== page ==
The Queen looks down on Canberra and thinks
of Maya, Inca, Aztec—in a handful
of centuries this city will be a find
the most impressive ruin in the land.
She puts her specs back on, looks through her speech.
What will they make of it? Will tourists send
back postcards having done the major sites,
found burly symbols in the ancient plan,
and puzzled at its star and circle streets?
She wonders what this place will have to teach.
Australian accents still surprise the Queen;
the tender handshakes they’re so quick to release.
They treat her like the Doulton figurine
upon a packing-case board mantelpiece.
The Queen unlocks the door and frames her face
in plate glass ready to express delight.
Her famous face. Her smile. Her famous wave.
She feels as common as a two bob bit
and steps inside and only wants to laugh:
it’s done up like a flash department store
in coloured marble, wood, and shiny brass!
They’ve bought. Bought everything they could afford,
like children with a parent’s credit card.
She finds her voice, "It’s not been done by half!"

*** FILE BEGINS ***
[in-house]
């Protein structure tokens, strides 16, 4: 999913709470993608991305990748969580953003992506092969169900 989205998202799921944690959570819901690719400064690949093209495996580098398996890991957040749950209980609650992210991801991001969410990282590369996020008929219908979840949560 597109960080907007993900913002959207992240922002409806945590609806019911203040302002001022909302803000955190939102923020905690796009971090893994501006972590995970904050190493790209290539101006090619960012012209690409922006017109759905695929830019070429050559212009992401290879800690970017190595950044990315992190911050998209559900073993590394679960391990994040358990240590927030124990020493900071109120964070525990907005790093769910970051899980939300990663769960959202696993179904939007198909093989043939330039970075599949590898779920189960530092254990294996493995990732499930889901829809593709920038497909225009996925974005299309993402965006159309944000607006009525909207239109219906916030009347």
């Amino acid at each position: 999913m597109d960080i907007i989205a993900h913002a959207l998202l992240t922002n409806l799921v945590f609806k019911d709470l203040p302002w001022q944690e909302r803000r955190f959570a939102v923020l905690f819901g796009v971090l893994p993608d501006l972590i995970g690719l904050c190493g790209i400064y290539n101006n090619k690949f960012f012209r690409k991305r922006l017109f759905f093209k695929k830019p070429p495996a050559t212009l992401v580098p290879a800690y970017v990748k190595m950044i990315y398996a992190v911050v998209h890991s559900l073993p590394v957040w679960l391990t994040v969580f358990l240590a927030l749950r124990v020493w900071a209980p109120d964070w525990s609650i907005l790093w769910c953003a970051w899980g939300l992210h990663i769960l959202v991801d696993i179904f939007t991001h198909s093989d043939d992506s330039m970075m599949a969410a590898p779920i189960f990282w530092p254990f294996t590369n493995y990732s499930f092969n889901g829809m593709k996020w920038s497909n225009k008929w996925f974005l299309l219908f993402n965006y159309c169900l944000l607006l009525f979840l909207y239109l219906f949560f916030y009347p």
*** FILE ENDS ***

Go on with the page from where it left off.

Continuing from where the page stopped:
She understands the silly flagpole now—
its own apology, if rightly viewed.
The people of a squat land can’t allow
their standards to have too much altitude.
The Queen unveils the Queen of years to come—
a pretty horrible herself in bronze;
the hard, shot-peppered visage of a woman
whose frown and wrinkled lip are not a sovereign’s.
Look on their works! They have so much to show:
a tapestry of native forest hacked
away to keep connecting doorways whole;
the two chambers; the gallery of chaps
whose consciences were also done in oils.
All built to mob-scale for the overthrow.
She likes Australians. They make no demands.
They build their castles with a childish pride,
upending pails on lone and level sands,
as blankly purposeful as wind and tide.